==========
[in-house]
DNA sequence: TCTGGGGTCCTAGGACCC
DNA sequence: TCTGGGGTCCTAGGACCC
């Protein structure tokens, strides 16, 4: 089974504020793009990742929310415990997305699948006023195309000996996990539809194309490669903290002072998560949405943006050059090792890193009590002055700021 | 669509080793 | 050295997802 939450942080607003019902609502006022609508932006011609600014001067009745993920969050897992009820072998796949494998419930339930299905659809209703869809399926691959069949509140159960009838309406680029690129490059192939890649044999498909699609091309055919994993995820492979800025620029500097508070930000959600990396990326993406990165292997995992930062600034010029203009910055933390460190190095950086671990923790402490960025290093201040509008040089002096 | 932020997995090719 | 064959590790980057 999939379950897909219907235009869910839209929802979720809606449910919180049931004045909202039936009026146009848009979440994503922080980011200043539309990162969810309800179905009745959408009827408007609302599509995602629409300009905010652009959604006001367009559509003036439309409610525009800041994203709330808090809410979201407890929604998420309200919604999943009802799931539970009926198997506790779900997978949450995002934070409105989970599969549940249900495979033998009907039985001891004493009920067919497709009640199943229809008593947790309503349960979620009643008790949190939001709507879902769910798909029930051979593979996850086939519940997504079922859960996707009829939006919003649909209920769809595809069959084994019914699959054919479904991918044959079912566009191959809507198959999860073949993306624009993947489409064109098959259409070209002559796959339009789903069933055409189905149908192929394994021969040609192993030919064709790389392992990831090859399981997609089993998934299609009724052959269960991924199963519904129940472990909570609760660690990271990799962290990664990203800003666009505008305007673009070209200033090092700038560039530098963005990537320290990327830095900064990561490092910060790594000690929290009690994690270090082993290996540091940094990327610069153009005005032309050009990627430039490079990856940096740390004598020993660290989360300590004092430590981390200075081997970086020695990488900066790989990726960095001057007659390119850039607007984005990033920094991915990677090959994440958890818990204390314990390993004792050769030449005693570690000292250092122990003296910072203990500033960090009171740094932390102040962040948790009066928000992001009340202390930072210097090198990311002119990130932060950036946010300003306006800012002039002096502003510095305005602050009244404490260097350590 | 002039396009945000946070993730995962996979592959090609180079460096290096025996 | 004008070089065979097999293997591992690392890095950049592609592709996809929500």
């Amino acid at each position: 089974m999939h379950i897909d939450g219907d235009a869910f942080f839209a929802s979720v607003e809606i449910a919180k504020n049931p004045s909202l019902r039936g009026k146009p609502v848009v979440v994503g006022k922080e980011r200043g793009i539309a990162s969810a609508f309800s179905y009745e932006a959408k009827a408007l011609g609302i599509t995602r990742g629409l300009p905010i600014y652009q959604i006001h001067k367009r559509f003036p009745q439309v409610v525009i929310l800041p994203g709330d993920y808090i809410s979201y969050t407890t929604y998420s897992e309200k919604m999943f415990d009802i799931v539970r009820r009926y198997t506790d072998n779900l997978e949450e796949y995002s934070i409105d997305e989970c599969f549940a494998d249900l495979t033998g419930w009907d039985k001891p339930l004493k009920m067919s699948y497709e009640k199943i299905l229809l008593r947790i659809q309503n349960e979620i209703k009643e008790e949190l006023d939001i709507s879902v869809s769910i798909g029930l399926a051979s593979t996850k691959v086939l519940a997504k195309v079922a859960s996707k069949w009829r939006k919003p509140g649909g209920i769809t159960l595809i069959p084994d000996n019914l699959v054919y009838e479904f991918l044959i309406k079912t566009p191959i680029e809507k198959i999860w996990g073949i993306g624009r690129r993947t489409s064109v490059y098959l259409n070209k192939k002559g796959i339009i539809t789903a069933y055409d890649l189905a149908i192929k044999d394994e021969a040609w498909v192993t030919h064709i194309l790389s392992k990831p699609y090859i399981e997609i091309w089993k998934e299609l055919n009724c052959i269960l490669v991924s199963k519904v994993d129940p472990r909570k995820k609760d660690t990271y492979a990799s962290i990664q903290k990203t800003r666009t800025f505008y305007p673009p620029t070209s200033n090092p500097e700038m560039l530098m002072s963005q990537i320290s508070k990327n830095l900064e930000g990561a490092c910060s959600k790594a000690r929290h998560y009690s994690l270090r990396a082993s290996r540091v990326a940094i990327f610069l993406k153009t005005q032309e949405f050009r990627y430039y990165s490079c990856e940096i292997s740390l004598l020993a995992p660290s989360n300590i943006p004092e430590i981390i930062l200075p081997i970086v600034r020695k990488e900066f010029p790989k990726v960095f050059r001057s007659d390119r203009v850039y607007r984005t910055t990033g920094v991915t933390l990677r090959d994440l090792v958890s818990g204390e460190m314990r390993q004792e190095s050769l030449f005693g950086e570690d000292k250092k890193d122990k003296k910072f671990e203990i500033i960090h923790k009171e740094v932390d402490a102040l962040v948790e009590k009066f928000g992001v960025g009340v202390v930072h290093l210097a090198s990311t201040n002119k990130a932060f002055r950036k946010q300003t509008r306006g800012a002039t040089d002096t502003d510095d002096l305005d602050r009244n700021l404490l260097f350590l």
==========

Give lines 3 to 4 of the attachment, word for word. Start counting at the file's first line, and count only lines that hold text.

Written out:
DNA sequence: TCTGGGGTCCTAGGACCC
């Protein structure tokens, strides 16, 4: 089974504020793009990742929310415990997305699948006023195309000996996990539809194309490669903290002072998560949405943006050059090792890193009590002055700021 | 669509080793 | 050295997802 939450942080607003019902609502006022609508932006011609600014001067009745993920969050897992009820072998796949494998419930339930299905659809209703869809399926691959069949509140159960009838309406680029690129490059192939890649044999498909699609091309055919994993995820492979800025620029500097508070930000959600990396990326993406990165292997995992930062600034010029203009910055933390460190190095950086671990923790402490960025290093201040509008040089002096 | 932020997995090719 | 064959590790980057 999939379950897909219907235009869910839209929802979720809606449910919180049931004045909202039936009026146009848009979440994503922080980011200043539309990162969810309800179905009745959408009827408007609302599509995602629409300009905010652009959604006001367009559509003036439309409610525009800041994203709330808090809410979201407890929604998420309200919604999943009802799931539970009926198997506790779900997978949450995002934070409105989970599969549940249900495979033998009907039985001891004493009920067919497709009640199943229809008593947790309503349960979620009643008790949190939001709507879902769910798909029930051979593979996850086939519940997504079922859960996707009829939006919003649909209920769809595809069959084994019914699959054919479904991918044959079912566009191959809507198959999860073949993306624009993947489409064109098959259409070209002559796959339009789903069933055409189905149908192929394994021969040609192993030919064709790389392992990831090859399981997609089993998934299609009724052959269960991924199963519904129940472990909570609760660690990271990799962290990664990203800003666009505008305007673009070209200033090092700038560039530098963005990537320290990327830095900064990561490092910060790594000690929290009690994690270090082993290996540091940094990327610069153009005005032309050009990627430039490079990856940096740390004598020993660290989360300590004092430590981390200075081997970086020695990488900066790989990726960095001057007659390119850039607007984005990033920094991915990677090959994440958890818990204390314990390993004792050769030449005693570690000292250092122990003296910072203990500033960090009171740094932390102040962040948790009066928000992001009340202390930072210097090198990311002119990130932060950036946010300003306006800012002039002096502003510095305005602050009244404490260097350590 | 002039396009945000946070993730995962996979592959090609180079460096290096025996 | 004008070089065979097999293997591992690392890095950049592609592709996809929500």